[llvmlinux] [GSoC] Static analysis

Behan Webster behanw at converseincode.com
Mon Apr 29 18:47:24 UTC 2013

On 13-04-29 02:22 PM, Eduard Bachmakov wrote:
> Hey Mark,
> On Sun, Apr 28, 2013 at 10:49 AM, Mark Charlebois <charlebm at gmail.com 
> <mailto:charlebm at gmail.com>> wrote:
>     The build system tries to keep as much common as possible while
>     allowing you to do the following:
>     - add new targets
>     - write common rules of targets of the same architecture
>     - write patches that are common, arch specific or target specific,
>     or git branch specific (for particular kernel versions as some
>     targets do not tract the upstream trunk)
>     - support multiple cross toolchains to validate using clang with
>     particular assemblers and linkers
>     - switching the toolchain to use with clang is as simple as
>     changing a line in the target makefile
>     - provide easy commands to do common tasks: syncing, building at
>     target or rebuilding clang, etc
> So if I understand this right, the system is a set of hand-written 
> Makefiles (as opposed to systems like cmake or autotools)?
Think of it more like a set of scripts used to drive Kbuild and cmake 
used by the code bases we are using. Make is the glue; IMHO neither 
cmake nor autotools are the right tools for this kind of thing.

You can think of our build system as a test harness or a meta-build system.

>     cd llvmlinux
>     make build-dep-check
>     -- install anything missing --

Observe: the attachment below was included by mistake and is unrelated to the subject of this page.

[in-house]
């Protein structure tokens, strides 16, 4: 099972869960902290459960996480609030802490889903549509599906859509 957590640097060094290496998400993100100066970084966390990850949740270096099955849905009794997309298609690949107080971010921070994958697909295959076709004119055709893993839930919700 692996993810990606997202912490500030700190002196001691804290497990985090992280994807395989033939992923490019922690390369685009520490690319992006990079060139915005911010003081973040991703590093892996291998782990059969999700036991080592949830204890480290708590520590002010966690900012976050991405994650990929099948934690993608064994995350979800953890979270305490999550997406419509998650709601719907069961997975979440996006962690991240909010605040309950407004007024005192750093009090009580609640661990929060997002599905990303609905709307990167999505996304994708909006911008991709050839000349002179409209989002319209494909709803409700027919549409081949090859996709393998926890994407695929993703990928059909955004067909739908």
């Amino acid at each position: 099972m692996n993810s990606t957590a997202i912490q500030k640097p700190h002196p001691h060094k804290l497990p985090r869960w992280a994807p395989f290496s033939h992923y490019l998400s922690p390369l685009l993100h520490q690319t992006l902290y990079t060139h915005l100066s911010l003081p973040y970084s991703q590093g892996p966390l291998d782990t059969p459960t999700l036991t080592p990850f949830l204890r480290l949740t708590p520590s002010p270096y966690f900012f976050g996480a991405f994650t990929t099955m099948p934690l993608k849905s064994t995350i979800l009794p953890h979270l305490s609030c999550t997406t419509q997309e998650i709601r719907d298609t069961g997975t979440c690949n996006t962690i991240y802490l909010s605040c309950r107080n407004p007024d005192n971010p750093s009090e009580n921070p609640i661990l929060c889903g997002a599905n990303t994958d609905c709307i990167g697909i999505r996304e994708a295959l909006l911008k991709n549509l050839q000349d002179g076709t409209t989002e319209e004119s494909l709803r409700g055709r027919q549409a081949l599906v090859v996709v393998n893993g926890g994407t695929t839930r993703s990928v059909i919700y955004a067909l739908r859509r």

>     cd target/vexpress
>     make kernel-build
> I was able to x64 just fine the other day. (I also tried it with 
> allyesconfig but that (obviously) failed).
We don't support all configurations yet. Getting to the point where we 
are already has taken a lot of work already.

> Quick question though, why is vexpress always used as an example 
> (buildbot, wiki, etc)? Is there something special about it or "just 
> because"?
It's the reference embedded ARM architecture, is well supported in QEMU, 
as well as being available as real HW. It's the go-to target for this 
kind of thing.

>     This will download LLVM and clang and build them, download the
>     cross compiler toolchains specified in the vexpress Makefile,
>     download the kernel, and then build the kernel, apply the patches
>     to the kernel and build the kernel with clang.
>     The build system tracks all of the dependencies in state
>     subdirectories. When you clean a particular make target it will
>     clean out the files from the associated state directory.
> About the state directories: I noticed the files are empty. I assume 
> you're testing for state using test -f like methods?
The state directories are for build stamp files. Files which indicate 
the entering of a successful state of a part of the code base. It's a 
common practice in using Makefiles on large projects to speed things up.

>     As far as the scope for implementing checker for the kernel, many
>     of the frequent contributors just have not had the time to try it.
>     From those who have tried it, we know it doesn't just work out of
>     the box.
> I see. When ever I used the analyzer it was using the scan-build tool. 
> Need to check whether it works with the custom build system
We don't need to run it on our makefiles. We need it run on the kernel 
makefiles (Kbuild). The analyzer would be driven by our build system.
>     Its an advanced task because the kernel make system is complcated,
>     and it may require modifying LLVM or checker code. We just don't
>     know yet.
> Alright. My plan was to read up on the whole kbuild system and see how 
> flags/commands enabling the analyzer would be integrated.
The idea isn't to integrate it into the kernel build system. We want to 
run it against the kernel build. So updates to the analyzer to support 
the kernel would be the ideal situation.

>     Thanks for your interest in the project!
> Let's hope I can help :-).
We would welcome your assistance!


Behan Webster
behanw at converseincode.com

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